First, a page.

When caching is not an option, Drupal sites employing the Views module may find their performances bound by it. Getting to the bottom of this issue on a number of sites we discovered that performance benefits are to be gained in an unlikely corner of Views. We published a first version of the Views Accelerator module for everyone to reap those benefits. You’re invited to give it a burl. A couple of clicks on the UI could be all it takes to put a smile on the performance dial.
From simple to more complex analysis tools
Did you ever pay attention to that spinning circle while your browser is fetching your page? While that wheel turns anti-clockwise your browser is waiting for a reply from the server to your mouse click. Then as the server response streams in, the wheel reverses direction and the browser builds up your page. Details of each and every file processed during that phase and how long it took can be found under the Network tab of your browser console.
But when it comes to improving that left-churning part, no amount of browser analytics can help you. This is when you bring out the big guns. Like XHProf, or for D8, the Symfony-based WebProfilerBundle.
And you get ready to get your hands dirty, as you may have to dig deep.
When caching doesn’t cut it
But why take the trouble to analyse all this? Why not tell your customer to throw a pile of caching technologies at the under-performing site?
Because depending on the nature of your site, caching can be ineffective and even lead to functional errors.
The reason is personalisation/customisation.
Increasingly websites recall specific details about us to give us an enhanced browsing experience tailored to our preferences. Sites remember stuff we chose before. Brands, price ranges, travel destinations. Taking advantage of GPS/WiFi technology sites know where we are when we visit them. A map may place our current location at its centre and only show nearby points of interest — rather than the whole world.
Websites are moving from off-the-rack, one-size-fits-all to bespoke.
To cache is to assemble time-consuming pages once, to then dish out copies to everyone who ordered that same page. Caching does not cater for every guest bringing their own dietary requirements to the table. Personal preferences are indigestible to caching.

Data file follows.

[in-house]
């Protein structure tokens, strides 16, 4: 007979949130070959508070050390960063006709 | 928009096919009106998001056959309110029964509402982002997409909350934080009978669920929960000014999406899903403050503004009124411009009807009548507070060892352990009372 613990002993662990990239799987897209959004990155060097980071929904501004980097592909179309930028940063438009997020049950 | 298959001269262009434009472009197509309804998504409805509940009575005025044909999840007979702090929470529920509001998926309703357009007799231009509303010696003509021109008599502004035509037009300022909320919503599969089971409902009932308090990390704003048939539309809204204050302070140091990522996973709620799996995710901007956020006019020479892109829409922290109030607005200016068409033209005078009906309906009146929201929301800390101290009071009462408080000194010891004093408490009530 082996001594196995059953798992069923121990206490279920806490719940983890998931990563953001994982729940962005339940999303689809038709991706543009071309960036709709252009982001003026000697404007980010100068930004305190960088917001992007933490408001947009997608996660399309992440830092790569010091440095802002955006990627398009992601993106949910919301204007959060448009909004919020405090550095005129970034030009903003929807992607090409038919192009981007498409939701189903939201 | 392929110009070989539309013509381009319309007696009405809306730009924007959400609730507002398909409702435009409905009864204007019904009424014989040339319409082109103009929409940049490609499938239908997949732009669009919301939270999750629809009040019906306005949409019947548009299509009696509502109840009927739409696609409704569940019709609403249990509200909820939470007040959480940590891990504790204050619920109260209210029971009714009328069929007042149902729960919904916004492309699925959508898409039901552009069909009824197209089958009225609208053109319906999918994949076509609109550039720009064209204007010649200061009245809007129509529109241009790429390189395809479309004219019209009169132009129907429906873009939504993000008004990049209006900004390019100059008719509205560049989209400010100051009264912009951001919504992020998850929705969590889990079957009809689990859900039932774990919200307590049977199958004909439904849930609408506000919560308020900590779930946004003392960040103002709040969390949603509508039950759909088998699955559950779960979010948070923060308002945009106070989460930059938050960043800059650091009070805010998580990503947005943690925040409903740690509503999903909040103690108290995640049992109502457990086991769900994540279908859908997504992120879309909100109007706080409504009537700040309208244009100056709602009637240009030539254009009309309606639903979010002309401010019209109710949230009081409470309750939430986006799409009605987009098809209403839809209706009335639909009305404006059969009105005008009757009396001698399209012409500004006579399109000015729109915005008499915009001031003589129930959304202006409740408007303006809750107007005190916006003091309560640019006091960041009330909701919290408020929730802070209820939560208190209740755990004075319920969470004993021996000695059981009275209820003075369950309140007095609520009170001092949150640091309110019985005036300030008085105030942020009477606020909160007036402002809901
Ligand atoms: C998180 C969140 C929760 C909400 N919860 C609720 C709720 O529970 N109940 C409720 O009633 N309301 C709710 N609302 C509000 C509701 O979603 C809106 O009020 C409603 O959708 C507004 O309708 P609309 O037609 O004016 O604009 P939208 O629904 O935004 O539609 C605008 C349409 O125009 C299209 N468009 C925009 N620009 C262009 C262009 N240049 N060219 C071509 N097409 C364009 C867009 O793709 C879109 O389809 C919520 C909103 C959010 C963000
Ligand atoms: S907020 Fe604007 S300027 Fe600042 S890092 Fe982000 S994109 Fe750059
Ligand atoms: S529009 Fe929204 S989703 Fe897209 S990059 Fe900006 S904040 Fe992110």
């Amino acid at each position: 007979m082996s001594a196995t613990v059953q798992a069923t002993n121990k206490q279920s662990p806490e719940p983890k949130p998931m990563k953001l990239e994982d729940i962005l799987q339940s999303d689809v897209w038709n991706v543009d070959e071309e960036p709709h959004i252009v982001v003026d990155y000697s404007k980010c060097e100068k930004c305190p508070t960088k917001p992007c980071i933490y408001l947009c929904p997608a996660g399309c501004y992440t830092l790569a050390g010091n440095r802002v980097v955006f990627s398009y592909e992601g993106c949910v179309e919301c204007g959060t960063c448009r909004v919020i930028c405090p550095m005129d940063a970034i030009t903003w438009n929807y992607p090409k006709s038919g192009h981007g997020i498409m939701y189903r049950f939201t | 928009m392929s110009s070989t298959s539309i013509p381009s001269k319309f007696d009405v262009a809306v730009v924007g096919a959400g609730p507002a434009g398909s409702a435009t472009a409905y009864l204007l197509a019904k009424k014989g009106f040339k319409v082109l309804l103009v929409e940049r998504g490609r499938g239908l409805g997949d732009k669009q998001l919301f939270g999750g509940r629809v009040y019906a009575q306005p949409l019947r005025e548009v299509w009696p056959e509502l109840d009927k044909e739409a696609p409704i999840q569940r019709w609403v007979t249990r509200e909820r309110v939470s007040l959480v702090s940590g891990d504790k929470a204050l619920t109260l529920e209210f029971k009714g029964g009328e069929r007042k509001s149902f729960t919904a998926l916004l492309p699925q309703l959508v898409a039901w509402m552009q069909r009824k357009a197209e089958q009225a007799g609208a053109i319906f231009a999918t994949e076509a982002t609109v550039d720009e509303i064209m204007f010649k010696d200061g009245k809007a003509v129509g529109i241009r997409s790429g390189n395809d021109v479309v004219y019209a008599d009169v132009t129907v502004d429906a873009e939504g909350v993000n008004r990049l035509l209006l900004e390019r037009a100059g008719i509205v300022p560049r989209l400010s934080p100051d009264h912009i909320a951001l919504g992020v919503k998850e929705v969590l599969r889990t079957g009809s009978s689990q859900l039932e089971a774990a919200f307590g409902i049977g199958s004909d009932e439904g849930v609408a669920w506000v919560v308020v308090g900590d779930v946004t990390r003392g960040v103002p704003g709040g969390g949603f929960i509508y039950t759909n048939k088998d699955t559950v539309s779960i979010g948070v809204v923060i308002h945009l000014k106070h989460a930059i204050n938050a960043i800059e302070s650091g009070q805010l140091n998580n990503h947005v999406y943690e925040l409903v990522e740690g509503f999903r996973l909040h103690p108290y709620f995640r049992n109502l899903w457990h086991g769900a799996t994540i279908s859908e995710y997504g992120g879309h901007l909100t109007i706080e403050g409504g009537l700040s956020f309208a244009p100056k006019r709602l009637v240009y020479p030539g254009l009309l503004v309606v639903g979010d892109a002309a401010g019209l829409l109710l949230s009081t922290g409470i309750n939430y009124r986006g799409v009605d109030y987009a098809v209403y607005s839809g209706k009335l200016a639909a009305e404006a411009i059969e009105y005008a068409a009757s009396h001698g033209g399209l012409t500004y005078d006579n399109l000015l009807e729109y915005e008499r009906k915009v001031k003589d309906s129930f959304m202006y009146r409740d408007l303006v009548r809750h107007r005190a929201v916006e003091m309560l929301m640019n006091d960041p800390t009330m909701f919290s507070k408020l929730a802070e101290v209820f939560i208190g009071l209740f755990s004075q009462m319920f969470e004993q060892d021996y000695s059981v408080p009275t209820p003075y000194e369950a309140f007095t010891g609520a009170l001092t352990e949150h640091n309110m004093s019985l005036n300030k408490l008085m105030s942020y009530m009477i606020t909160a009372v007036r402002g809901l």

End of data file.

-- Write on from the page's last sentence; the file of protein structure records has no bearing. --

That’s when you have to take caching off the menu and look for alternative ways to speed up a site. So we cooked up Views Accelerator.
Identifying server-side slow spots
Tasked with making a customer site perform quicker we booted up XHProf. The culprit of slow performance was soon identified as a map featuring hundreds to thousands of nearby points of interest, centred on the visitor’s current location.
But it wasn’t any of the map engines or their APIs (Google, Openlayers, Leaflet) that were soaking up the seconds. Neither was it the database. It was Views. A little-known corner of Views.
Those familiar with the Views UI cockpit may know the tick box Show performance statistics on the admin/structure/views/settings page. With that checked, a preview prints out Query build time, Query execute time and View render time.
It’s like the developers of the Views module themselves felt those three numbers sum up all there is to Views performance.
But there is a fourth component… and it can slow your site down more than the other three together. XHProf proved it.
The performance opportunity
Between the query-execute and view-render phases, the code passes through a post-execute stage. This is where the raw results from the database are groomed for final rendering and theming. All results go through post-execute, even when this may not be necessary....
And with that we cue to the Views Accelerator project page. Featured there is a summary of a case study, proving how flicking on the module can boost Views speeds by 60%.
Views Accelerator is unconventional in its approach and is still in its infancy. Time will tell how the module matures in the community. We welcome feedback to help us improve the module.
Enable Views Accelerator on a test site. In Analysis mode it tells you how every view on every page you visit performs. Then in Accelerator mode it shows you those figures again. Hopefully the second time round those figures are a little leaner, making the user experience a little richer. If not, then your views may already be close to optimum. That is reassuring too, isn’t it?
So, no gain, no pain.... there is no reason not to give Views Accelerator a go.
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